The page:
For a start, the actual binary (C:\bin\qBittorrentPortable\App\qBittorrent) keeps writing into
== qBittorrentPortable.exe is not managing environment (changing at least APPDATA, LOCALAPPDATA)
Only when exiting is qBittorrentPortable.exe trying to do something and what it does? Moves the actual qBittorrent.ini, to C:\bin\qBittorrentPortable\Data\settings\AppData_qBittorrent
No close the process (from UI, no fault play involved), run C:\bin\qBittorrentPortable\qBittorrentPortable.exe again.
C:\Users\%USERNAME%\AppData\Roaming\qBittorrent\qBittorrent.ini is back to some 5-line default.
== actual binary was started without .ini at all - so it created new.
Close the process again. What happens? C:\bin\qBittorrentPortable\Data\settings\AppData_qBittorrent\qBittorrent.ini is now obliterated - has that "first time" 5-liner plus a few others.
C:\Users\%USERNAME%\AppData\Roaming\qBittorrent.BackupByqBittorrentPortable\qBittorrent.ini was never changed. Why make a mess (anything "portable" has no business making extra folder in C:\Users\%USERNAME%\AppData\) and then not even use it ?
It also leaves a mess in C:\Users\Admin\AppData\Local\qBittorrent.BackupByqBittorrentPortable
The way it is right now it would work better If "portable exe" was a mere .cmd - at least it wouldn't obliterate config file which costs a lot of time (to go through all option in UI and then double-check them) and it would be clear, visible in one place, what it does.
Safety gone to neverland ?
Do I need to remind that a torrent client is safety critical binary == zero traces - ever, under any circumstances.
If someone claims to have made a portable version that would also include a config file for forcing paths that are "root relative" for:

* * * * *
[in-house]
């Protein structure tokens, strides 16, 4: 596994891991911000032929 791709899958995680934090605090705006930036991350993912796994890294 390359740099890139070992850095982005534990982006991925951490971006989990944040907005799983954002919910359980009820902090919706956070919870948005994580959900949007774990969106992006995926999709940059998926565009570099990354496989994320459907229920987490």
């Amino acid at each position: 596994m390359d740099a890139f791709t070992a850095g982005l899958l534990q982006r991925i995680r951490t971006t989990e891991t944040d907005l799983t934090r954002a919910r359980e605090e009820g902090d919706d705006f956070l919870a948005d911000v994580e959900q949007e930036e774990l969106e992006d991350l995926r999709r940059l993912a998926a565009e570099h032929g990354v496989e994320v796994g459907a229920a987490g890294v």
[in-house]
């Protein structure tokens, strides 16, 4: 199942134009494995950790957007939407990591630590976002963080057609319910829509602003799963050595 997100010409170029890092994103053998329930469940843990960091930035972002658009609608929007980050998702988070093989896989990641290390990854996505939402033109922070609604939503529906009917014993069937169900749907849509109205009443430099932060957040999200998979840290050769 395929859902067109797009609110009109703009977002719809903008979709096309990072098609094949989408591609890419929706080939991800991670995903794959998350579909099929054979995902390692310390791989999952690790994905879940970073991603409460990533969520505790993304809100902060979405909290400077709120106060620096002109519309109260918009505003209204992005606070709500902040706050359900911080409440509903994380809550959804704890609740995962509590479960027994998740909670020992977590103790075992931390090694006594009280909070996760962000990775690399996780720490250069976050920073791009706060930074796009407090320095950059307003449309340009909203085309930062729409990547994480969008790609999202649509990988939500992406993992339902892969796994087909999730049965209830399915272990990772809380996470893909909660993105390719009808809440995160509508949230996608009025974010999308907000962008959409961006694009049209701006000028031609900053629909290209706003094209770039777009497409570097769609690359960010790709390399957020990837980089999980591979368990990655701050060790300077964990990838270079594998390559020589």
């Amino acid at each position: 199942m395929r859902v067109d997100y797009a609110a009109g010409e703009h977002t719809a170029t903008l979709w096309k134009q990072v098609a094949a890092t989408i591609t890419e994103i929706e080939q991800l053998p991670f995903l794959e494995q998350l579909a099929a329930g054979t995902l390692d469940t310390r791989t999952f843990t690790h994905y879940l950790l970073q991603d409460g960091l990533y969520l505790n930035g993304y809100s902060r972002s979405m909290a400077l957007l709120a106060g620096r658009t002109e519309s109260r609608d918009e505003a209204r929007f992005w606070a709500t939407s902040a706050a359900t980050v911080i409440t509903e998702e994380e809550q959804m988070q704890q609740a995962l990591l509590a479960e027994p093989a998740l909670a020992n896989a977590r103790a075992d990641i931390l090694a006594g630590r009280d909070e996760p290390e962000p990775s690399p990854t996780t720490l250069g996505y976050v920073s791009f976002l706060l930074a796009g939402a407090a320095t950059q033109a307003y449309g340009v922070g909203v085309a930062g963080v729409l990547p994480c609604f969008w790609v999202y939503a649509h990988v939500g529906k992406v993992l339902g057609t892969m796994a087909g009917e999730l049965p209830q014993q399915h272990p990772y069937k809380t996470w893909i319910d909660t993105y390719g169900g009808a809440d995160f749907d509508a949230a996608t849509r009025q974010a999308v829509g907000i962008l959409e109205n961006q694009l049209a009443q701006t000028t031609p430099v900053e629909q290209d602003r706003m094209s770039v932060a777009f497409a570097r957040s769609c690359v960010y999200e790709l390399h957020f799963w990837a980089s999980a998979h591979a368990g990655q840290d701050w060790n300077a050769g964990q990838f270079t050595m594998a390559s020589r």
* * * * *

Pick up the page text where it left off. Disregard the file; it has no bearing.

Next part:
without giving them "fancy" names to obliterate them. And a flag to turn the process on/off. Take "Downloads\TempPathEnabled=true" from qBittorrent.ini as inspiration - always a flag, presence/absence of data is not enough when something is more complex, not to mention safety critical.
root-relative means non-trivial replacement process - "root drive" relative would be half of the process (there would have to be a special symbol to state "movable drive root" or path beginning with [\] to denote it). It would have to be able to handle things like: ..\..\T\To and \PD\T\To
and a config right at the root (where qBittorrentPortable.exe) is for these values, plus a small .txt spelling out what's what and also where is the actual config for the actual binary so that a guy can check files and save what he needs and not waste enormous tile chasing things, only to see that it's obliterated.
There is Win32 API to tell OS to expand paths and it handles relative paths (including [\] is you check (and change if you need to) he current drive) and env vars - you just have to make sure you expanded before hijacking common env vars, but on the other side you can add your own - they'll be gone when your process dies,
Transparency, not obscurity. That help.html might be OK for basic stuff but a plain .txt is needed with actual (and short) info and critical data at the root.
Oh and for a safety critical binary you can't even assume that "data locations" are on the same drive with your binary => you need two config values - AppRoot and DataRoot or SafeRoot (that PAL:LastPortableAppsBaseDir=C: is not "base dir" at all - it's a root drive, base dir in this case was C:\bin - one up from AppRoot - the place where portable app was "installed") Examples: AppRoot=E:\bin\qBittorrentPortable, SafeRoot=F:\PD - root-relative paths for safety critical things start from SafeRoot, if there's a concept of a data location that's not safety critical, that's what DataRoot is for.
For better safety you'd need one more thing - the parent process to keep "pinging" SafeRoot and if it's "missing" to kill child process with full force (so it doesn't prompt to save anything - induced crash) and then itself. That's the real "pull out USB drive" scenario - drive vanished, you don't know anything - single event has to crash everything. And a flag in config to disable that of course